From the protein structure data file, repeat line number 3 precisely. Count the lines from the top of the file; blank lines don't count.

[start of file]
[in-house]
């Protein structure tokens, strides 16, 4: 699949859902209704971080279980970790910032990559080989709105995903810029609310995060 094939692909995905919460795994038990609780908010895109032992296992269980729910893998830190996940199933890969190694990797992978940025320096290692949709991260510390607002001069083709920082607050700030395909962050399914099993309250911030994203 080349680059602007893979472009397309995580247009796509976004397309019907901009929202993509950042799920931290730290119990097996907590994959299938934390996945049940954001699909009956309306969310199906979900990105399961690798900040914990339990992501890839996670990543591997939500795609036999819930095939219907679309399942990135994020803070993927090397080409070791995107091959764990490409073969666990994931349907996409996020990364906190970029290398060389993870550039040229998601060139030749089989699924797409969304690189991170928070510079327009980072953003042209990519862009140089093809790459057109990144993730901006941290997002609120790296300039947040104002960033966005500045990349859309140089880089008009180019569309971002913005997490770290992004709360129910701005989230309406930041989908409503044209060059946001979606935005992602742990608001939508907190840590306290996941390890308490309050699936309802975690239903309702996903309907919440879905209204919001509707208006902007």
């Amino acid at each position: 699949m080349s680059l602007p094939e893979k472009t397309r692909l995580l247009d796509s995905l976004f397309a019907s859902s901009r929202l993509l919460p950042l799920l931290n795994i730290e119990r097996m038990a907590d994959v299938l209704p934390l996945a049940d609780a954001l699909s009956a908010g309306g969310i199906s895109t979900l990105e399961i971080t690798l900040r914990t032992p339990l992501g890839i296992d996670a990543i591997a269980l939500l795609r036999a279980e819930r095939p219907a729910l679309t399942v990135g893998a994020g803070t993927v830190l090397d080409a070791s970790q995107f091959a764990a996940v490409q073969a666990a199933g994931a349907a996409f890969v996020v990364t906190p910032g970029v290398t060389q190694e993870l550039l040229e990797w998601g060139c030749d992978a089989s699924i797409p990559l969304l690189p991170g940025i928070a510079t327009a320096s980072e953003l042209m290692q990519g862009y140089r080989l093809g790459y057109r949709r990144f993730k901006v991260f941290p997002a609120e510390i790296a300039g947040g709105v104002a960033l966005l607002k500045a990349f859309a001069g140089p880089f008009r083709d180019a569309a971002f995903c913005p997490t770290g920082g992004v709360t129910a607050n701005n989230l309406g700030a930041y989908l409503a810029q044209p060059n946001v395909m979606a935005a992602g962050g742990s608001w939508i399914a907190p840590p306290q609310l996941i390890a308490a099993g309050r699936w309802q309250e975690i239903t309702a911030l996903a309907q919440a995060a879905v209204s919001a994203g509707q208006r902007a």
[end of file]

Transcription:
């Amino acid at each position: 699949m080349s680059l602007p094939e893979k472009t397309r692909l995580l247009d796509s995905l976004f397309a019907s859902s901009r929202l993509l919460p950042l799920l931290n795994i730290e119990r097996m038990a907590d994959v299938l209704p934390l996945a049940d609780a954001l699909s009956a908010g309306g969310i199906s895109t979900l990105e399961i971080t690798l900040r914990t032992p339990l992501g890839i296992d996670a990543i591997a269980l939500l795609r036999a279980e819930r095939p219907a729910l679309t399942v990135g893998a994020g803070t993927v830190l090397d080409a070791s970790q995107f091959a764990a996940v490409q073969a666990a199933g994931a349907a996409f890969v996020v990364t906190p910032g970029v290398t060389q190694e993870l550039l040229e990797w998601g060139c030749d992978a089989s699924i797409p990559l969304l690189p991170g940025i928070a510079t327009a320096s980072e953003l042209m290692q990519g862009y140089r080989l093809g790459y057109r949709r990144f993730k901006v991260f941290p997002a609120e510390i790296a300039g947040g709105v104002a960033l966005l607002k500045a990349f859309a001069g140089p880089f008009r083709d180019a569309a971002f995903c913005p997490t770290g920082g992004v709360t129910a607050n701005n989230l309406g700030a930041y989908l409503a810029q044209p060059n946001v395909m979606a935005a992602g962050g742990s608001w939508i399914a907190p840590p306290q609310l996941i390890a308490a099993g309050r699936w309802q309250e975690i239903t309702a911030l996903a309907q919440a995060a879905v209204s919001a994203g509707q208006r902007a």